For better interpretability, it is desirable to make sure the modification of the image is relatively small and consistent. As discussed in Section 3, we include a regularization term that measure the distance between the original image and the edited ones. In Figure 4, we can see that this regularization ensure the optimization process is smooth and the modifications to the images are keep to the minimal.
4.2 CelebA dataset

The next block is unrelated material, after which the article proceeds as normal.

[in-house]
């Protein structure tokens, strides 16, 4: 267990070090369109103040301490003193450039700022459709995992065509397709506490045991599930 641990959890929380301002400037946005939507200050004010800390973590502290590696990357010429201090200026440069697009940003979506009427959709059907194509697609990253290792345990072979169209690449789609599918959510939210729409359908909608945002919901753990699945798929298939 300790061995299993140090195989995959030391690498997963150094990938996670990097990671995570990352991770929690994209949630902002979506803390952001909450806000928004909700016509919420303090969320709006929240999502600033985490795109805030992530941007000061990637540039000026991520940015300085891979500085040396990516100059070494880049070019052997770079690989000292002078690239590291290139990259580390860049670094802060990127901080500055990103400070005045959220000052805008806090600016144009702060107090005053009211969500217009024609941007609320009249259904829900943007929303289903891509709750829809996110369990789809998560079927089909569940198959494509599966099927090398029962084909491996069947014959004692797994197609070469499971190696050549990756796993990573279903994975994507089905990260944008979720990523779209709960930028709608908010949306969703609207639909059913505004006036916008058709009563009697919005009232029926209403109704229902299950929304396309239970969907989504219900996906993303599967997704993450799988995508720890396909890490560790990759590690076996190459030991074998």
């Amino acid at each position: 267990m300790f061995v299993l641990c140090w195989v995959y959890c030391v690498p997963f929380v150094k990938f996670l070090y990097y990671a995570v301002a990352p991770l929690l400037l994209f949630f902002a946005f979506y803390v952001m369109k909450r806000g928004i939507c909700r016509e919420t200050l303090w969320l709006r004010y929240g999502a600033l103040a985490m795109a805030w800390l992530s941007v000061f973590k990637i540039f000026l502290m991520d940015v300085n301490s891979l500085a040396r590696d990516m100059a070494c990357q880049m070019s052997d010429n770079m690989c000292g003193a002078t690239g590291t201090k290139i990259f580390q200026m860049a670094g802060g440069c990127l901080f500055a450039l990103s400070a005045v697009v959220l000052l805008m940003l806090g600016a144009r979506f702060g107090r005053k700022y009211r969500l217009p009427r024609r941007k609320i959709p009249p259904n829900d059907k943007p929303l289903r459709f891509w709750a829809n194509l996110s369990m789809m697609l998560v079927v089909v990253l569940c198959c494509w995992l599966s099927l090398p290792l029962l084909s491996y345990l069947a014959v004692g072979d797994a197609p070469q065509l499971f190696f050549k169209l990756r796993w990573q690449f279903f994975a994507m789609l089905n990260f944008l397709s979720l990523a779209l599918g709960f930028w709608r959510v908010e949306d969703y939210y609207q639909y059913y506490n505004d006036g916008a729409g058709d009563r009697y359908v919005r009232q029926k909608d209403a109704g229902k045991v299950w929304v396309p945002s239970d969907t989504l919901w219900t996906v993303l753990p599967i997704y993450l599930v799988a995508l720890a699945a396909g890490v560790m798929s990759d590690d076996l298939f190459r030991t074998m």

In several case, attributes are known explicitly, thus, optimization can be carried out in the attribute space that a generator is conditioned on (), where explicitly defined physical attributes can provide actionable feedback. We use CelebFaces Attributes dataset (CelebA) , which is a large-scale face attributes dataset with more than 200K celebrity images, each with explicit attribute annotations. We consider a classification problem of classifying a celebrity face image in CelebA dataset into young or old. The classifier  is trained on CelebA dataset and achieves average accuracy of on CelebA testing set. Next, we use the AttGAN  as our generative editing method to generate modification to the query face image. The AttGAN can make edits to the original query image based on additional attributes (e.g., hair color, glass, bang, bald). See Figure 5(a)(c), we can make the image in (a) looks older by setting the old/young attribute when generate the new image (c), where features such as wrinkle are added to make the subject appears to appear older. Such a generator allows us to only change a given person’s superficial appearance without alter facial features and identify, which also allow us to obtain more meaningful counterfactual explanation for probing the behavior of the given classifier. In the following experiments, we focus on exploring the behavior of a classifier trained for predicting whether a person is young or old based on the given image.